Shadow Government

Apple's Tim Cook confronts job-destroying deception

Apple has traditionally been known as an apolitical company. Americans should be thankful that CEO Tim Cook is abandoning that approach to come to the U.S. Senate today to push for a change to one of the most ill-advised aspects of America's gargantuan tax code: its global corporate tax structure.

It is true that Apple holds $100 billion offshore, but rather than breaking out the pitchforks, Americans should ask why one of the world's savviest tech companies is behaving this way.

The United States, unlike nearly every other advanced economy, taxes foreign earnings brought back to its shores. That approach has forced American companies to fight global competitors with one hand behind their backs.

When Apple is competing with Samsung in the cell-phone market or Caterpillar is competing with Komatsu to determine who helps build the skyscrapers in tax-free Dubai, Apple's California-based and Caterpillar's Illinois-based workers are at a cost disadvantage because their employer must pay tax on its earnings in Dubai while Samsung and Komatsu do not.

To mitigate this disadvantage, companies have been allowed to defer paying this tax until they bring the money back to the United States. That creates an incentive to invest in international markets, not the United States. This is like America shooting itself in the foot. It's extremely difficult for a one-armed, one-footed company to compete against multinational corporations whose governments don't impose additional burdens on their international business operations.

In addition to being a drag on American businesses, it's also one of the most misrepresented aspects of the tax code. President Barack Obama and others who oppose removing this provision demonize it by calling it a tax loophole that "encourages American companies to ship jobs overseas." It's a charge that political fact-checkers have disputed, but the line lives on. The true effect is that it simply makes it more difficult for American goods and services to compete in a global marketplace.

In 2004, Congress passed the American Jobs Creation Act that included an opportunity for companies with foreign earnings abroad to bring that cash home at a 5.25 percent tax rate rather than the usual 35 percent. Companies brought over $300 billion back to the United States. Temporary reprieve is helpful, but for the sake of American workers the current system must be scrapped. Leveling the playing field for American companies permanently will pay dividends to shareholders, workers, and consumers alike.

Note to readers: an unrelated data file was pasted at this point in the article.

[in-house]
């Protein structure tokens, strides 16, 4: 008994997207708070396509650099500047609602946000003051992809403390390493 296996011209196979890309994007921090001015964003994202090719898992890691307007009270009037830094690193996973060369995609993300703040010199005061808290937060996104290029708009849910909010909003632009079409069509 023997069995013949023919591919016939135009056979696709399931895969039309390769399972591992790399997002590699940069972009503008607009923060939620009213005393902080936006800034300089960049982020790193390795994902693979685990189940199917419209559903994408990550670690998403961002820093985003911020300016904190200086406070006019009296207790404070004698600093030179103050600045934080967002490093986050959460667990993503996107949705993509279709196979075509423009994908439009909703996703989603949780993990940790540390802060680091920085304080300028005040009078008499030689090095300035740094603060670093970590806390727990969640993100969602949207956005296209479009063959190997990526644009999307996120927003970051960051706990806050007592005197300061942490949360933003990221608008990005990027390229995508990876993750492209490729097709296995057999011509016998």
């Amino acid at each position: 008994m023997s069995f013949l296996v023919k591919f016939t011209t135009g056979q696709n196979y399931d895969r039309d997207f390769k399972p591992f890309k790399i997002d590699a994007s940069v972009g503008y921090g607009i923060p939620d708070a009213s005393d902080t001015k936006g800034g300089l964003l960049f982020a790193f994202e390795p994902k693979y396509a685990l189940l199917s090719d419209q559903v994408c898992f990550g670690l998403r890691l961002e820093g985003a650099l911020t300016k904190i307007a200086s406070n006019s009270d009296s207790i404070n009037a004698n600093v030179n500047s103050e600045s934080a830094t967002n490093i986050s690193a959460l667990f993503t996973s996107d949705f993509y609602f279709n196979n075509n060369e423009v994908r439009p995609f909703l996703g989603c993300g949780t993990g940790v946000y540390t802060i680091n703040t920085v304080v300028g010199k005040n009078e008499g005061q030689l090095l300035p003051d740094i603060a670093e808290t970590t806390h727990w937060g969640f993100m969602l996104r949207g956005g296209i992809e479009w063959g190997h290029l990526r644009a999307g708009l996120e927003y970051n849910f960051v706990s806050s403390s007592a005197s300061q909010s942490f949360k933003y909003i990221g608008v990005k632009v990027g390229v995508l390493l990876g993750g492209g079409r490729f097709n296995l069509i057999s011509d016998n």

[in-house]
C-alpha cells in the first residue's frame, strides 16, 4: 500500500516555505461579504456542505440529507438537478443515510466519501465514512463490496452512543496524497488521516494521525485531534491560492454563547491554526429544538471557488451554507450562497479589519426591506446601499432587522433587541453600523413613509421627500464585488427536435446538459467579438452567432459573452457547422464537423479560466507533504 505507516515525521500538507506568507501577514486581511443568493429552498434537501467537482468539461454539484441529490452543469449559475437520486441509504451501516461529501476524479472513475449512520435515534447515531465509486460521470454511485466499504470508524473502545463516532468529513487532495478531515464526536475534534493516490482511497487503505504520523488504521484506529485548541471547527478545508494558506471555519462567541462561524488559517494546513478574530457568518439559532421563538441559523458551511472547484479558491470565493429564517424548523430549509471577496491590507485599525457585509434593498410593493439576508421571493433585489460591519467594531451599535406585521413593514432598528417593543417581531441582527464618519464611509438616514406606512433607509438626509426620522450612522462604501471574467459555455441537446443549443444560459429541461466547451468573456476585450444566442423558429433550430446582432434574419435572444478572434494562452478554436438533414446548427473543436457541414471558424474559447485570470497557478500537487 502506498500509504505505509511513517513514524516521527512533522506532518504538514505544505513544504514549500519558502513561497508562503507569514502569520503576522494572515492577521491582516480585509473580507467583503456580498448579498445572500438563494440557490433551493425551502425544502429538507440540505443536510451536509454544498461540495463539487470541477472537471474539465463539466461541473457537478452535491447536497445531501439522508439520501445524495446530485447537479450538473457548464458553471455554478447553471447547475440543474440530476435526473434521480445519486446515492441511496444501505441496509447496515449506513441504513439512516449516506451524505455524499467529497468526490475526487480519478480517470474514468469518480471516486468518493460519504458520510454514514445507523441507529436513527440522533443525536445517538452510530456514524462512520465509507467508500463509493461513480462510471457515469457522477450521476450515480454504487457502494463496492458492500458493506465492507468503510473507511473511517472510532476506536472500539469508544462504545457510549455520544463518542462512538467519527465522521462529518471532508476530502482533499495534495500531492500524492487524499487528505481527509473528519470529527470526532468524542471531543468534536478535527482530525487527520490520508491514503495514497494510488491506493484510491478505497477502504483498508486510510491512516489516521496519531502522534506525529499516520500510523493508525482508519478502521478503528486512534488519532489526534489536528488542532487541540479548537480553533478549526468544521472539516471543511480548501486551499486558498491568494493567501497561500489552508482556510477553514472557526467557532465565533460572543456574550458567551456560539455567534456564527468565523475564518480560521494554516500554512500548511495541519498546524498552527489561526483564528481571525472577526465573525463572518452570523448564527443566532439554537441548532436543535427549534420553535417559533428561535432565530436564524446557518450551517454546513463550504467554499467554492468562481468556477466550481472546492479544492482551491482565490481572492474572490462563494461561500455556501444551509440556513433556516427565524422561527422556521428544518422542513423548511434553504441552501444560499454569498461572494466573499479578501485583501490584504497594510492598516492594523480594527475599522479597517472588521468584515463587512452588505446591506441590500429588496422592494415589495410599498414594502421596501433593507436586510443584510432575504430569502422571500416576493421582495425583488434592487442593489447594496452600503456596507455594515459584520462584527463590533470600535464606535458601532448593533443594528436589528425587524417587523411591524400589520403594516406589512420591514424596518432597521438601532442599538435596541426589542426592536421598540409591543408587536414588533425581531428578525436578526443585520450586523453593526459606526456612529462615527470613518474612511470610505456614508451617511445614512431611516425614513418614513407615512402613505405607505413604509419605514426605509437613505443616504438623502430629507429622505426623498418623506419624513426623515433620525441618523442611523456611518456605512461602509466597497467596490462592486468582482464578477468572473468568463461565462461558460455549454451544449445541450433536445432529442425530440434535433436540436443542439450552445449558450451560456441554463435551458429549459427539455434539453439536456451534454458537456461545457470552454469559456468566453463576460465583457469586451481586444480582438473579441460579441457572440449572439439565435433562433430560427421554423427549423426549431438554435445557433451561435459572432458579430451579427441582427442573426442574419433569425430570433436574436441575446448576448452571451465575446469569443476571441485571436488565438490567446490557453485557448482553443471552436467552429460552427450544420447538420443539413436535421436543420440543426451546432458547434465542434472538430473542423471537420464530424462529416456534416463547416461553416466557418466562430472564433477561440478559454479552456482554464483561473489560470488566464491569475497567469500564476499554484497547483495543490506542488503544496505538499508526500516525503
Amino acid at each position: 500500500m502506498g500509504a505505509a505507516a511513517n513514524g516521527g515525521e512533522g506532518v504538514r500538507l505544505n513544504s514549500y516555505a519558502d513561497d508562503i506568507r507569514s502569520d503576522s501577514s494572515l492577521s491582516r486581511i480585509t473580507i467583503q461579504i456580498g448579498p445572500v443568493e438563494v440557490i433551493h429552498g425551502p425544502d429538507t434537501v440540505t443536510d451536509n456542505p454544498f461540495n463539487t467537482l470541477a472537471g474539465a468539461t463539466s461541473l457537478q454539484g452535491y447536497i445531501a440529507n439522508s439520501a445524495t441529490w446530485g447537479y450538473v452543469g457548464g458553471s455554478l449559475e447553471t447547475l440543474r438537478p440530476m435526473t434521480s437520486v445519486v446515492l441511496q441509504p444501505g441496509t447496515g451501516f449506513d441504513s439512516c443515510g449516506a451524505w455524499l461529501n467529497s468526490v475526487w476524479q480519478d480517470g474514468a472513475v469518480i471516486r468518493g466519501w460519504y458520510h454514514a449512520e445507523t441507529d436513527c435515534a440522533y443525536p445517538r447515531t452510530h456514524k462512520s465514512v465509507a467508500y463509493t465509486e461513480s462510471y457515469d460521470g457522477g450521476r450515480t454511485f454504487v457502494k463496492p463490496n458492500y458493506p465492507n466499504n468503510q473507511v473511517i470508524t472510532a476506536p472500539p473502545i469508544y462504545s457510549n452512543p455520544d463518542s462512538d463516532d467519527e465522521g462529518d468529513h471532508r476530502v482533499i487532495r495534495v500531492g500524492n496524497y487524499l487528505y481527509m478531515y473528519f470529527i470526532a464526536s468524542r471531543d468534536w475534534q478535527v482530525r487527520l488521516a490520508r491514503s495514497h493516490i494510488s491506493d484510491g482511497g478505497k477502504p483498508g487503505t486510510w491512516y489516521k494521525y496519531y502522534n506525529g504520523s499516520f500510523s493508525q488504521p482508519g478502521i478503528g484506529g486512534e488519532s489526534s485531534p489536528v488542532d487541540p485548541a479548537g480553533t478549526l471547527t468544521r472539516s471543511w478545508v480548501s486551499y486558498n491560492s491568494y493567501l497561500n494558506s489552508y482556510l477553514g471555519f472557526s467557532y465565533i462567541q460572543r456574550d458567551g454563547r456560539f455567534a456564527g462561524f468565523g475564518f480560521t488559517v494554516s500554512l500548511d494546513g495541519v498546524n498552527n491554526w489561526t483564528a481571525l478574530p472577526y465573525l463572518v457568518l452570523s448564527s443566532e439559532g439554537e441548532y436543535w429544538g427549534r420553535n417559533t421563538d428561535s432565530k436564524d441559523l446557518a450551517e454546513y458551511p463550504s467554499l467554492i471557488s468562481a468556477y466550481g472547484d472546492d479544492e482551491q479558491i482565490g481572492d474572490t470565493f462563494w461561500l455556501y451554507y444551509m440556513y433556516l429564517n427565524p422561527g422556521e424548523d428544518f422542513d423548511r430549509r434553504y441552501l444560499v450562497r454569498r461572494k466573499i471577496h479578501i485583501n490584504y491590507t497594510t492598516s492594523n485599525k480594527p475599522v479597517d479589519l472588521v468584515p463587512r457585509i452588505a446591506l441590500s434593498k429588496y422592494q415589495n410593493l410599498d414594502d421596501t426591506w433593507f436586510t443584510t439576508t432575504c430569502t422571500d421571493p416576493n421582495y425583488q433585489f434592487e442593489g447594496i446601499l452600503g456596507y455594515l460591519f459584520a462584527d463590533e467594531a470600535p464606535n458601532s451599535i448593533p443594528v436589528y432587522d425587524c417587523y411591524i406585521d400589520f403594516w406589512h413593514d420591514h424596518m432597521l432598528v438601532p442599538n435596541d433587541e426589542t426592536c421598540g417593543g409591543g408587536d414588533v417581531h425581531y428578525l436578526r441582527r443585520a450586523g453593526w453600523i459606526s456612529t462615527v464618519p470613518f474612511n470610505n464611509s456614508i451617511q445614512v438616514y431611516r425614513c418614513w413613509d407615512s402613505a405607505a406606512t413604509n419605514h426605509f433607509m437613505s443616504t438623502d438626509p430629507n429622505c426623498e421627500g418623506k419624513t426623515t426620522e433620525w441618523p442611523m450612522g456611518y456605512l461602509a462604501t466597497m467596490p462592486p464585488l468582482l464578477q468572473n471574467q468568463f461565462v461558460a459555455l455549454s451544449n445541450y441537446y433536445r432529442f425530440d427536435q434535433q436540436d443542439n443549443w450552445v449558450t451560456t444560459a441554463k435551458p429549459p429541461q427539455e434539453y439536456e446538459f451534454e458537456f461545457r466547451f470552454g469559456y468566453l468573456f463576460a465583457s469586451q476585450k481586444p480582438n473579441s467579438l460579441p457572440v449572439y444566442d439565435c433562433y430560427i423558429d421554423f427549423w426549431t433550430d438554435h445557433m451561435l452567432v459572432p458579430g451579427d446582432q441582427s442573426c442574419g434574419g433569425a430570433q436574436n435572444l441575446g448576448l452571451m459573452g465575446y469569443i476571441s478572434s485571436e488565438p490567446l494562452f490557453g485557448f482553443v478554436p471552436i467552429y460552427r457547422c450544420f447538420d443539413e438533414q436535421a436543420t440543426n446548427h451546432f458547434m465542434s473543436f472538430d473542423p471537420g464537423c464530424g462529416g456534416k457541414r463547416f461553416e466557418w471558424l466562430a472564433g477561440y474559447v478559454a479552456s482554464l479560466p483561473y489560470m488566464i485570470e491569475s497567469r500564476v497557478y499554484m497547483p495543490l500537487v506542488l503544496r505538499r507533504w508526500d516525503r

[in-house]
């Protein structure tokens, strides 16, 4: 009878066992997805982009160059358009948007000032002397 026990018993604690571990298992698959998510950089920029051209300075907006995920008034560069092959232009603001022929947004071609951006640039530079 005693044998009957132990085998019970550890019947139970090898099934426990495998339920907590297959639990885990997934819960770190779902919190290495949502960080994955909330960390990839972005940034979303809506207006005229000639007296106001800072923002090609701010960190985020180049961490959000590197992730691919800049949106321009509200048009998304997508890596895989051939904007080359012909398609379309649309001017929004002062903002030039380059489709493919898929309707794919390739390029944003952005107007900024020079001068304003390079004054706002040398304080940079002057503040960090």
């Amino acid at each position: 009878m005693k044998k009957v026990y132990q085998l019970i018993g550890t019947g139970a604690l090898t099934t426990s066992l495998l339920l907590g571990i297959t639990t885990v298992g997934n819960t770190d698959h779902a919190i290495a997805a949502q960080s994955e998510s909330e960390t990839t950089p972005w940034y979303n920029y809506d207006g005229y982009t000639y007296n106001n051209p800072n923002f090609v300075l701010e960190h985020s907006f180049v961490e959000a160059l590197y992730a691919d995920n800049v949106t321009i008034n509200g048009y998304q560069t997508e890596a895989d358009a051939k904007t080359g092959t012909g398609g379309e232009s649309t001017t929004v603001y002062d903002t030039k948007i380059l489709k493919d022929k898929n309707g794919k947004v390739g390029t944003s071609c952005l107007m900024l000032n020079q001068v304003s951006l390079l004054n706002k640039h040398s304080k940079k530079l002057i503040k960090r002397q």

Effectively confronting this job-destroying deception emanating from the Oval Office, the biggest megaphone the world affords, requires the voice of a master marketer with the credibility of leading the company that is perhaps most responsible for any residue of economic optimism remaining in the country.

As Cook recently stated, "I can tell you unequivocally Apple does not funnel its domestic profits overseas. We don't do that. We pay taxes on all the products we sell in the U.S., and we pay every dollar that we owe." Hopefully the Senate committee hearing from Cook will be as straightforward with the facts about how the U.S. tax system constrains American businesses overseas.

Apple has 50,000 employees nationwide and spurred the creation of nearly 600,000 jobs in manufacturing and software development. The company's iTunes app store birthed an entirely new industry: smartphone and tablet software design. The company has already paid out $9 billion in royalties to developers. If given the opportunity to bring back profits earned abroad under a fair tax system, imagine how those proceeds could transform the technology market and the American economy.

Haven't we suffered through self-imposed economic malaise long enough? We should view Tim Cook's stand as a call for all patriots to rise up and say enough playing politics -- let's help American companies invest in American jobs.

Mark R. Kennedy leads George Washington University's Graduate School of Political Management and is chairman of the Economic Club of Minnesota. He previously served three terms in the U.S. House of Representatives and was a presidential appointee to the Office of the U.S. Trade Representative's Advisory Committee on Trade Policy and Negotiations during George W. Bush's administration.


Shadow Government

Pakistan's third chance with Sharif

Nawaz Sharif's Pakistan Muslim League-Nawaz (PML-N) won just short of a majority in May 11's violence-plagued elections -- Pakistan's first successful democratic transition from one full term to another. But on May 19, he secured that majority when more than a sufficient number of independents joined his party. He needed 137 seats for a majority and he has 142. Soon to be prime minister for an unprecedented third time, he is now free to pursue his campaign agenda, governing a nation that chose to humiliate the incumbents (the Pakistan People's Party -- PPP -- of the late Benazir Bhutto) and return him to the highest office.